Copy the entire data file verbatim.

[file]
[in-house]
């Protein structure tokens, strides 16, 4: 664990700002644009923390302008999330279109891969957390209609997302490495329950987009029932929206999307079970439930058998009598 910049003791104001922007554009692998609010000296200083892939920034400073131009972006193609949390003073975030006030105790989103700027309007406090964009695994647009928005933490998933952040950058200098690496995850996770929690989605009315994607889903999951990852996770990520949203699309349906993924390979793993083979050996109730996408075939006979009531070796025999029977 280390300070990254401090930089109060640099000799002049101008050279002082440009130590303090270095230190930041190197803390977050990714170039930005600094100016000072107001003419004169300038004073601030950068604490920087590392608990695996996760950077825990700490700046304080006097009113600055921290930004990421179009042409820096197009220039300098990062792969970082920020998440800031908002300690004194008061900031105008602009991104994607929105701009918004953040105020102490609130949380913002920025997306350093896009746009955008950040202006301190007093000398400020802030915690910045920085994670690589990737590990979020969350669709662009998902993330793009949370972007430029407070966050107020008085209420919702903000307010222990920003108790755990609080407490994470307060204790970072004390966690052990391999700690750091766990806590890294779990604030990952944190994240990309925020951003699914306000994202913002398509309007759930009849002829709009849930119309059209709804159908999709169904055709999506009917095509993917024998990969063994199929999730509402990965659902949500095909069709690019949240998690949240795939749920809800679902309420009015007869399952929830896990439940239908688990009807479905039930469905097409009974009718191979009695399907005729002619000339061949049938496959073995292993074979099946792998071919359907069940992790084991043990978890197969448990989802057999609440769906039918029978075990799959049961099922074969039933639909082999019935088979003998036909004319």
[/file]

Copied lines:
[in-house]
């Protein structure tokens, strides 16, 4: 664990700002644009923390302008999330279109891969957390209609997302490495329950987009029932929206999307079970439930058998009598 910049003791104001922007554009692998609010000296200083892939920034400073131009972006193609949390003073975030006030105790989103700027309007406090964009695994647009928005933490998933952040950058200098690496995850996770929690989605009315994607889903999951990852996770990520949203699309349906993924390979793993083979050996109730996408075939006979009531070796025999029977 280390300070990254401090930089109060640099000799002049101008050279002082440009130590303090270095230190930041190197803390977050990714170039930005600094100016000072107001003419004169300038004073601030950068604490920087590392608990695996996760950077825990700490700046304080006097009113600055921290930004990421179009042409820096197009220039300098990062792969970082920020998440800031908002300690004194008061900031105008602009991104994607929105701009918004953040105020102490609130949380913002920025997306350093896009746009955008950040202006301190007093000398400020802030915690910045920085994670690589990737590990979020969350669709662009998902993330793009949370972007430029407070966050107020008085209420919702903000307010222990920003108790755990609080407490994470307060204790970072004390966690052990391999700690750091766990806590890294779990604030990952944190994240990309925020951003699914306000994202913002398509309007759930009849002829709009849930119309059209709804159908999709169904055709999506009917095509993917024998990969063994199929999730509402990965659902949500095909069709690019949240998690949240795939749920809800679902309420009015007869399952929830896990439940239908688990009807479905039930469905097409009974009718191979009695399907005729002619000339061949049938496959073995292993074979099946792998071919359907069940992790084991043990978890197969448990989802057999609440769906039918029978075990799959049961099922074969039933639909082999019935088979003998036909004319």